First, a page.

Electric Vehicles: Do You Know the Lifespan of Your Battery?

As the electric vehicle (EV) market continues to grow, the market for second hand EVs is growing right alongside it.  And when it comes to used EVs, there is one thing to consider above all others when weighing your purchase: the performance of the car’s battery. Austria’s Aviloo is built on the basis of this rapidly growing market, developing a much-needed test for batteries in used electric cars that takes the uncertainty out of the used EV market. The test lets you know exactly what you’re getting in terms of battery state of health, allowing customers to make an informed purchase.

The registration of battery-electric vehicles grew by more than 50% in 2019 and that growth rate is expected to not just remain steady but to grow exponentially over the next decade. With that kind of growth, it’s unsurprising that the second hand EV market is growing as well.

Now, we all know that smart phone batteries degrade over time. When your phone is new you can get through a whole day without having to recharge it, but two years later and you barely have enough juice to get you through to lunch. While this doesn’t happen nearly as fast with electric vehicle batteries, there is still degradation over time.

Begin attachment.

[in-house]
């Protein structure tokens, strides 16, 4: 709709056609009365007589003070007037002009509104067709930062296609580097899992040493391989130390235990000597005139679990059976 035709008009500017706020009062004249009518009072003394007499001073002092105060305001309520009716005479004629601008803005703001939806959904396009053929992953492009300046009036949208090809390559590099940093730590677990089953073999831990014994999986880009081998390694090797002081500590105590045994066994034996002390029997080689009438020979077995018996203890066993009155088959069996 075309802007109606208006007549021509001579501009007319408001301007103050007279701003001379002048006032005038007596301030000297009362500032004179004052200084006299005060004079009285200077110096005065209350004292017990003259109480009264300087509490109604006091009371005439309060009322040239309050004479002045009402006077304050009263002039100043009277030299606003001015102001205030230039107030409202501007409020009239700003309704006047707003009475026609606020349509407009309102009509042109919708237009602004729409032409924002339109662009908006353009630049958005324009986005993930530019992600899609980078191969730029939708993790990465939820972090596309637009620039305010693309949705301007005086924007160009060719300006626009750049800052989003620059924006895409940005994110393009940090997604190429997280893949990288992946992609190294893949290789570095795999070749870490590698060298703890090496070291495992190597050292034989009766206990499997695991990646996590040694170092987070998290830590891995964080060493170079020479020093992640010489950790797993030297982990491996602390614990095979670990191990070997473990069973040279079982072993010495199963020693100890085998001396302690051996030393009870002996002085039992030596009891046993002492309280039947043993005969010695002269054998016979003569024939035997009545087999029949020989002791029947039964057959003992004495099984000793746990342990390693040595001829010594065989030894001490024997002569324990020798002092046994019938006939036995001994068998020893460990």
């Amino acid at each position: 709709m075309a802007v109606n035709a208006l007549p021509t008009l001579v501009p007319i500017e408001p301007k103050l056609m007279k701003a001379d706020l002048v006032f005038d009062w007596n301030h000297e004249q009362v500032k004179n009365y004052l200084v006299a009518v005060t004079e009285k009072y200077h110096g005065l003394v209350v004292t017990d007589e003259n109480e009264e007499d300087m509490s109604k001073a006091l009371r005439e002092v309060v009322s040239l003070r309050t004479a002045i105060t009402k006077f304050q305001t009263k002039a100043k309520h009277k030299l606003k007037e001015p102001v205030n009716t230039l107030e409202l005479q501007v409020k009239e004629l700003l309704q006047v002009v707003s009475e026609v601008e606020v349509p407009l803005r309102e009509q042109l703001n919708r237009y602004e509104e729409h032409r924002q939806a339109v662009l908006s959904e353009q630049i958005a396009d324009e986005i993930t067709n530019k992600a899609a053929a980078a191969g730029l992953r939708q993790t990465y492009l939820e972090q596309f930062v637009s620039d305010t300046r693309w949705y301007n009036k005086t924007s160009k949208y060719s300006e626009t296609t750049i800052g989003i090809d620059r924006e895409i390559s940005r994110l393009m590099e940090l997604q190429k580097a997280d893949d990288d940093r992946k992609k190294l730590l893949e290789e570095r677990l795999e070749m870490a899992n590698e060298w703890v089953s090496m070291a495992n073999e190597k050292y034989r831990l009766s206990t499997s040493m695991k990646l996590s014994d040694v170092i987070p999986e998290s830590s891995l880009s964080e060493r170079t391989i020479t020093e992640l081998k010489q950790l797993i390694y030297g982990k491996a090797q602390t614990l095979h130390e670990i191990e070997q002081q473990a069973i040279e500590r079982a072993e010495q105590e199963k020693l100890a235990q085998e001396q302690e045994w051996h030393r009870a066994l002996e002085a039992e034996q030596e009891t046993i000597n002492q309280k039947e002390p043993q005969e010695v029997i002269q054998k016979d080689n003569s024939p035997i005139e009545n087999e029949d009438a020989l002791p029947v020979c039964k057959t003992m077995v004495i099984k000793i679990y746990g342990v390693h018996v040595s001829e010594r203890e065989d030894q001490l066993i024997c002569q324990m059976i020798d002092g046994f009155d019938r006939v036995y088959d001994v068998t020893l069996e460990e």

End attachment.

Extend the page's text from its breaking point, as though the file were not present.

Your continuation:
In light of this, it makes sense that when buying a used EV you would not only check the brakes, the suspension, and other things, but that you’d also want to know the performance of the most important component in an EV, the battery. But until quite recently, there wasn’t any testing system on the market that allowed you to test the battery, so you had no way of knowing the level of degradation or how much capacity was still available when considering a purchase.

Why the testing system was developed

This is where Austria’s Aviloo saw the chance to fill a critical need in the market, developing an independent testing system for batteries in electric vehicles.

“When you buy a used EV, the battery equals about half the value of the car,” says Wolfgang Berger, CEO and co-founder of Aviloo. “So, if you’re paying, just say, 20 thousand Euros in total for the car, you can figure about 10 thousand of that is for the battery alone. Knowing the state of the battery means the difference between a good investment and a bad one.”

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The independent Aviloo test calculates the remaining capacity of the battery, which is more complex than it sounds.

Wolfgang Berger, CEO and co-founder of Aviloo

While some car manufacturers give an information about the state of health of the battery, it is not clear to the consumer what this number actually means.

“Just say car manufacturer X says the battery is at 80%,” explains Wolfgang Berger. “That 80% might mean something very different to car manufacturer Y, which is why it’s vital to have a standardized and independent testing system when it comes to the second hand EV market. Creating an independent industry standard that can only be done by an independent company guarantees that all the different models are tested the same way, and that all the underlying calculations and algorithms are working in the exact same way.”

Why the test is needed